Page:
It is hard to recall a more vocal or stunned reaction at the movies than when my theater echoed with a hundred different gasps in Jordan Peele’s Get Out. You know the scene. Daniel Kaluuya’s Chris Washington has finally realized just how sinister the Armitage family’s designs for him are: the doorway is blocked by snide little brother Jeremy (Caleb Landry Jones), the patriarchal Dean (Bradley Whitford) has finally stopped bragging about how he voted for Obama and is now speaking about how white people are gods, and Chris’ white girlfriend, Rose (Allison Williams), is desperately searching her massive purse for the car keys that would be Chris’ salvation.
Peele ratchets up the tension of the sequence like the classic paranoia thrillers that influenced him in his youth. Everyone is out to get Chris. But the character and the audience are only clued into how devastatingly true that is when Rose finally reveals she’s known where her keys were the whole time. She is, in fact, one of them—a white person who’s exoticized Chris’ Blackness with malevolent intent. Some audience members gasped out of shock that the one “good” white person in the movie was in on the conspiracy; others because they knew the she-devil could not be trusted all along. Most just felt the obvious sense of betrayal though. The one person Chris thought he could trust was working to exploit and commodify his Black skin.
This is why the Get Out ending feels so viciously intimate. After learning that Rose’s family intended to trap him in the “sunken place,” where he’d be trapped in a mental limbo while an elderly white man took control of his young Black body, Chris goes on a rampage, killing all of the Armitages, except Rose, in a blood-soaked escape. Only then, at the end of things, while being faced with the woman who manipulated him and her Luciferian smile, does he put his hands around her throat and squeeze… before letting her breathe.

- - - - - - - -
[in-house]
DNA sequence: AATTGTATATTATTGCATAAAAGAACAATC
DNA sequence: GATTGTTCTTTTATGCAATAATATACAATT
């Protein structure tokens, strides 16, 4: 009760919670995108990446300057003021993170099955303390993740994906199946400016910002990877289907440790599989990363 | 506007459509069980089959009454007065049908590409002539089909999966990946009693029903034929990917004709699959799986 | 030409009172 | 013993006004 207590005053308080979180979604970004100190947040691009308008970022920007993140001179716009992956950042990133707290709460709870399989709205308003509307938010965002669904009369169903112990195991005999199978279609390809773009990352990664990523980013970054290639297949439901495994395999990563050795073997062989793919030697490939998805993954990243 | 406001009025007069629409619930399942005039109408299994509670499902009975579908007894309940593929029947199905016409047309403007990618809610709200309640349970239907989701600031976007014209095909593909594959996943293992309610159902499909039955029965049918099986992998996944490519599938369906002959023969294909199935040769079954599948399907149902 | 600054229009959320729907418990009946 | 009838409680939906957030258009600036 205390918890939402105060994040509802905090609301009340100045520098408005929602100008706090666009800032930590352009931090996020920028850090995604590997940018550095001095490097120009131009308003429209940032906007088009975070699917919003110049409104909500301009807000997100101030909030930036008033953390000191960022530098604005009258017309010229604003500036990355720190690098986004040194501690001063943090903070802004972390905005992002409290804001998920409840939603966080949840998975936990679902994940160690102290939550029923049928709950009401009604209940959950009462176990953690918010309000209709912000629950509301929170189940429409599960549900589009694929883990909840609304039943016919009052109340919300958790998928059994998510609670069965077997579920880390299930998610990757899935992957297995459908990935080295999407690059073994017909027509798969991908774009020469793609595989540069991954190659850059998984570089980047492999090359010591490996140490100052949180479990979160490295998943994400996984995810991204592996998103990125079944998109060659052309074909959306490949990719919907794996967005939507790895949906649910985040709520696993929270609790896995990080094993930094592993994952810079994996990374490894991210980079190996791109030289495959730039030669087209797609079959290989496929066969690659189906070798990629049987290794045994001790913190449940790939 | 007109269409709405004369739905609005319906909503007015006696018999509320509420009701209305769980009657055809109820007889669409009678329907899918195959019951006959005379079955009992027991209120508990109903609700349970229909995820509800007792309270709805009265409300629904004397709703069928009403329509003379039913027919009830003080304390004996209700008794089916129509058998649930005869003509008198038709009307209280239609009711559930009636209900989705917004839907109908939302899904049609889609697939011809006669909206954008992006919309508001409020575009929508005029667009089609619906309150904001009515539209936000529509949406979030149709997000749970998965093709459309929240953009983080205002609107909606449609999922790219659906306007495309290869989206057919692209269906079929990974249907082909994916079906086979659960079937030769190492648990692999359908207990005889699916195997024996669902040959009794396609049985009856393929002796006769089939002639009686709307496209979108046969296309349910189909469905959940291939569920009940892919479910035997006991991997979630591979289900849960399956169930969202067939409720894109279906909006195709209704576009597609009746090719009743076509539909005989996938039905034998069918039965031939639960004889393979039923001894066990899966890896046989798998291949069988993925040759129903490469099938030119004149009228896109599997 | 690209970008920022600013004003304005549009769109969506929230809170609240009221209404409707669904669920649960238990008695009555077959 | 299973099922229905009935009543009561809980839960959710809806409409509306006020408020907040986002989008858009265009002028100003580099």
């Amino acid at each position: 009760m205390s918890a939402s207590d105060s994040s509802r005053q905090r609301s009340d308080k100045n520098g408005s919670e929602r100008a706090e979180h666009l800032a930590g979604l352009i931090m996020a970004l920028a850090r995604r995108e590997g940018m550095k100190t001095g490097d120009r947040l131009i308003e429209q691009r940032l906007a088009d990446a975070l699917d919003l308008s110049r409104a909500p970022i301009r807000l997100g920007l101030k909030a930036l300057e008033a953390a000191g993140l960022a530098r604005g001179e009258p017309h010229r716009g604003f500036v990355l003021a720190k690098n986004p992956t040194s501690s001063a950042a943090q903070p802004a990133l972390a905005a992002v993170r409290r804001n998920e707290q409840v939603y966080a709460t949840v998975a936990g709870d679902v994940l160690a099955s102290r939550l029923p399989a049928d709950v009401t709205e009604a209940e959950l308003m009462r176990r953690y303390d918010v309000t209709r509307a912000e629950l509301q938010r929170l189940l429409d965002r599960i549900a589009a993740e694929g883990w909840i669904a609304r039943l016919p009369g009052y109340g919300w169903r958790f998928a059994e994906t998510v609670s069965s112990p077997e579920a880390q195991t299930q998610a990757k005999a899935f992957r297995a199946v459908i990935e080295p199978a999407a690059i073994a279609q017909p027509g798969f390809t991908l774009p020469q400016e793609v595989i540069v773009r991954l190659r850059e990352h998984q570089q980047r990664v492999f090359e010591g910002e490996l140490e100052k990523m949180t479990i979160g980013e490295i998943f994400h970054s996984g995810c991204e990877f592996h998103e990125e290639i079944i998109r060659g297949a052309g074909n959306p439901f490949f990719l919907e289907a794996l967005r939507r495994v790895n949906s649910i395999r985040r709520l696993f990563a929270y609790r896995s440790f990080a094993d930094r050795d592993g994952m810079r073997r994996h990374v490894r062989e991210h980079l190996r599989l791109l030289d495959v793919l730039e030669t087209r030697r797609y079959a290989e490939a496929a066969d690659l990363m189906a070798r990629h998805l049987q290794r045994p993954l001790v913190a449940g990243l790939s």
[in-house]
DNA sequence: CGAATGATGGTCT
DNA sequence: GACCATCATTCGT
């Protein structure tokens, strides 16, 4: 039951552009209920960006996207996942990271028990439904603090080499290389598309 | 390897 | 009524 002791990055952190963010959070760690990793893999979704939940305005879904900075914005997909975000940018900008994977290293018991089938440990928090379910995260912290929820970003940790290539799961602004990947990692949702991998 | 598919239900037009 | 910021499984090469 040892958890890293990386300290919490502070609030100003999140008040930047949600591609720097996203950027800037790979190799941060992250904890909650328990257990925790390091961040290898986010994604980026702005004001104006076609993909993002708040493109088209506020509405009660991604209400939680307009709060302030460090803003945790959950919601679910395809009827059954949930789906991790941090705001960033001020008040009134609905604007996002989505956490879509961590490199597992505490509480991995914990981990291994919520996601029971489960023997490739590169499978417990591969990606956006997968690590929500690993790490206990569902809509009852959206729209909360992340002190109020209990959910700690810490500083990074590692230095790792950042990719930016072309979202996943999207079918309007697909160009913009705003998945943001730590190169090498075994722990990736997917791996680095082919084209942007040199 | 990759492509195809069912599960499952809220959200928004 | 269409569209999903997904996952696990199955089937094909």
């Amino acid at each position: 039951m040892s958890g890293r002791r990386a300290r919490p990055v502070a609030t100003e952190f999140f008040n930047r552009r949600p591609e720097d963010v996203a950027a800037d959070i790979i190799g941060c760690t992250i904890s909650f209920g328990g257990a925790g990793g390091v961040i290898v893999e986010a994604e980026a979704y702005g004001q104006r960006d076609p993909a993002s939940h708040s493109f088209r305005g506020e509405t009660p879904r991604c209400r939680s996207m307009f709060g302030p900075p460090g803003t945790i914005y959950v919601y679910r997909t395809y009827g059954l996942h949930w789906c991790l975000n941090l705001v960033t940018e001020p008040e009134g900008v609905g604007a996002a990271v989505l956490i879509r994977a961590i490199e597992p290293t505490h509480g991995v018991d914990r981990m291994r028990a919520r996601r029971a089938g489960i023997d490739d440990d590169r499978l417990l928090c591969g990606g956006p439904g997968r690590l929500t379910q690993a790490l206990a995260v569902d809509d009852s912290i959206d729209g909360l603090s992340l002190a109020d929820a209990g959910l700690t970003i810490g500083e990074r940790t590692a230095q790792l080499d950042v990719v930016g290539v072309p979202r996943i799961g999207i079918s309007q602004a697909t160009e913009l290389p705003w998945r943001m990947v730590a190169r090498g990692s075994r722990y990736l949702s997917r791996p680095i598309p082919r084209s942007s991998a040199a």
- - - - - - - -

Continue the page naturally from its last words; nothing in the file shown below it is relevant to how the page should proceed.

It’s a bleak ending, however, it could have been much grimmer than that! In fact, the ending of Get Out is fairly triumphant as it reveals a feel-good twist. As it turns out, we were watching a bro movie all along when Chris’ pal Rod (Lil Real Howery) shows up to drive Chris home. “I’m TS, motherfucking, A,” Rod says. “We handle shit. That’s what we do. Consider this situation fucking handled.”
The audience I saw Get Out with reacted loudly to that scene too, albeit this time with applause and cheers. It’s the ending we wanted… although it’s about a million miles away from where Peele and Kaluuya originally planned.
The Original Get Out Ending
When the British Kaluuya first began chatting with Peele, who at the time was still best known for his and Keegan-Michael Key’s sketch comedy series Key & Peele, one of the things that most artistically appealed to the actor was the nihilistic ending Peele had concocted for the film. In that original scripted and filmed ending, Chris doesn’t just put his hands around Rose’s throat (as seen in the finished film) but kept squeezing until life leaves her eyes. Only then comes the real horror.
As Rose dies, the red and blue glow of police sirens reflect off Chris’ face. But instead of TS-motherfucking-A it is the actual local police force, and two white cops immediately run at Chris with guns, arresting him on the spot. Flash forward six months, and Kaluuya and Howery have a beautifully acted scene together… between bulletproof glass. Rod is visiting Chris some months after he’s been either charged or convicted with murdering white people in the suburbs. Rod is trying to still make sense of what happened that night and get Chris to answer what was going on in the Armitage household. Chris merely pretends that he doesn’t remember.
Finally, he looks his friend in the eye and says, “I’m good. I stopped it. I stopped it.” Chris knows he’ll never get the system to believe that a white family—one so progressive that they celebrated their daughter dating a Black man—was up to some evil. The system might even be complicit in the conspiracy. What matters to Chris though is they cannot send another Black man to the sunken place, even if he personally must endure the physical manifestation of that.